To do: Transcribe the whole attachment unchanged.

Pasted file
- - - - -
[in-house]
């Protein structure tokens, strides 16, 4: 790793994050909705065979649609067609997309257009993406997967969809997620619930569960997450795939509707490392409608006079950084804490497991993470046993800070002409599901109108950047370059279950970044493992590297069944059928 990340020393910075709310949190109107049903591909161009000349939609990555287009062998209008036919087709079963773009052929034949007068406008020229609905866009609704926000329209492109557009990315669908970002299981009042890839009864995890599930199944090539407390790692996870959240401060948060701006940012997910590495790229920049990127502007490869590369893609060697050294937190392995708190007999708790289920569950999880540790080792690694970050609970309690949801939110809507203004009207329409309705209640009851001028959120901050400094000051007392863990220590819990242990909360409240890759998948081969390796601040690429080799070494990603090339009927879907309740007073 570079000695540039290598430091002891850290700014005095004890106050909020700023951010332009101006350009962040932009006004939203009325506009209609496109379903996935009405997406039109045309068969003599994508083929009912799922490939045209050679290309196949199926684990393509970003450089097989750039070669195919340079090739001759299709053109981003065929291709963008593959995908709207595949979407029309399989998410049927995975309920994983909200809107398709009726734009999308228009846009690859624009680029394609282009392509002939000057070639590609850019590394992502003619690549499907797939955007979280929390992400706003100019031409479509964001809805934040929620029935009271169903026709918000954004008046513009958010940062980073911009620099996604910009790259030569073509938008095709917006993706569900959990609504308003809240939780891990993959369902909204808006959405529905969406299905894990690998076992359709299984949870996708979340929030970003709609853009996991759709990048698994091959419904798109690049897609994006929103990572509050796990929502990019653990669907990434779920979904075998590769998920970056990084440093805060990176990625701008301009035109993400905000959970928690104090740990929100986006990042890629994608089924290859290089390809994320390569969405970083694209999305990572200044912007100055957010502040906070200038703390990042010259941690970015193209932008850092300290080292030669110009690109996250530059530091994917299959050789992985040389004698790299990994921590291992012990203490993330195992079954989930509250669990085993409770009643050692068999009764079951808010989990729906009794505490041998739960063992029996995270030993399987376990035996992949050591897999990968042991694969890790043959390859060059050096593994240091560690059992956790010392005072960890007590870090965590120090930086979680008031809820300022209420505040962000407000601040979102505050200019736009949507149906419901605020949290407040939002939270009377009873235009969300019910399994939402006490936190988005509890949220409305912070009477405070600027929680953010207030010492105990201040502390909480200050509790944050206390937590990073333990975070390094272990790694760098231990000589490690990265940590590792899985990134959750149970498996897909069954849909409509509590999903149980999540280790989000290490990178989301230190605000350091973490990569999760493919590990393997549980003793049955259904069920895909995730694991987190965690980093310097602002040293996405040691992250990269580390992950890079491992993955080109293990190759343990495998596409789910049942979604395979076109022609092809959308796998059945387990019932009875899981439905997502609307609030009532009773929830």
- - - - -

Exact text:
[in-house]
């Protein structure tokens, strides 16, 4: 790793994050909705065979649609067609997309257009993406997967969809997620619930569960997450795939509707490392409608006079950084804490497991993470046993800070002409599901109108950047370059279950970044493992590297069944059928 990340020393910075709310949190109107049903591909161009000349939609990555287009062998209008036919087709079963773009052929034949007068406008020229609905866009609704926000329209492109557009990315669908970002299981009042890839009864995890599930199944090539407390790692996870959240401060948060701006940012997910590495790229920049990127502007490869590369893609060697050294937190392995708190007999708790289920569950999880540790080792690694970050609970309690949801939110809507203004009207329409309705209640009851001028959120901050400094000051007392863990220590819990242990909360409240890759998948081969390796601040690429080799070494990603090339009927879907309740007073 570079000695540039290598430091002891850290700014005095004890106050909020700023951010332009101006350009962040932009006004939203009325506009209609496109379903996935009405997406039109045309068969003599994508083929009912799922490939045209050679290309196949199926684990393509970003450089097989750039070669195919340079090739001759299709053109981003065929291709963008593959995908709207595949979407029309399989998410049927995975309920994983909200809107398709009726734009999308228009846009690859624009680029394609282009392509002939000057070639590609850019590394992502003619690549499907797939955007979280929390992400706003100019031409479509964001809805934040929620029935009271169903026709918000954004008046513009958010940062980073911009620099996604910009790259030569073509938008095709917006993706569900959990609504308003809240939780891990993959369902909204808006959405529905969406299905894990690998076992359709299984949870996708979340929030970003709609853009996991759709990048698994091959419904798109690049897609994006929103990572509050796990929502990019653990669907990434779920979904075998590769998920970056990084440093805060990176990625701008301009035109993400905000959970928690104090740990929100986006990042890629994608089924290859290089390809994320390569969405970083694209999305990572200044912007100055957010502040906070200038703390990042010259941690970015193209932008850092300290080292030669110009690109996250530059530091994917299959050789992985040389004698790299990994921590291992012990203490993330195992079954989930509250669990085993409770009643050692068999009764079951808010989990729906009794505490041998739960063992029996995270030993399987376990035996992949050591897999990968042991694969890790043959390859060059050096593994240091560690059992956790010392005072960890007590870090965590120090930086979680008031809820300022209420505040962000407000601040979102505050200019736009949507149906419901605020949290407040939002939270009377009873235009969300019910399994939402006490936190988005509890949220409305912070009477405070600027929680953010207030010492105990201040502390909480200050509790944050206390937590990073333990975070390094272990790694760098231990000589490690990265940590590792899985990134959750149970498996897909069954849909409509509590999903149980999540280790989000290490990178989301230190605000350091973490990569999760493919590990393997549980003793049955259904069920895909995730694991987190965690980093310097602002040293996405040691992250990269580390992950890079491992993955080109293990190759343990495998596409789910049942979604395979076109022609092809959308796998059945387990019932009875899981439905997502609307609030009532009773929830």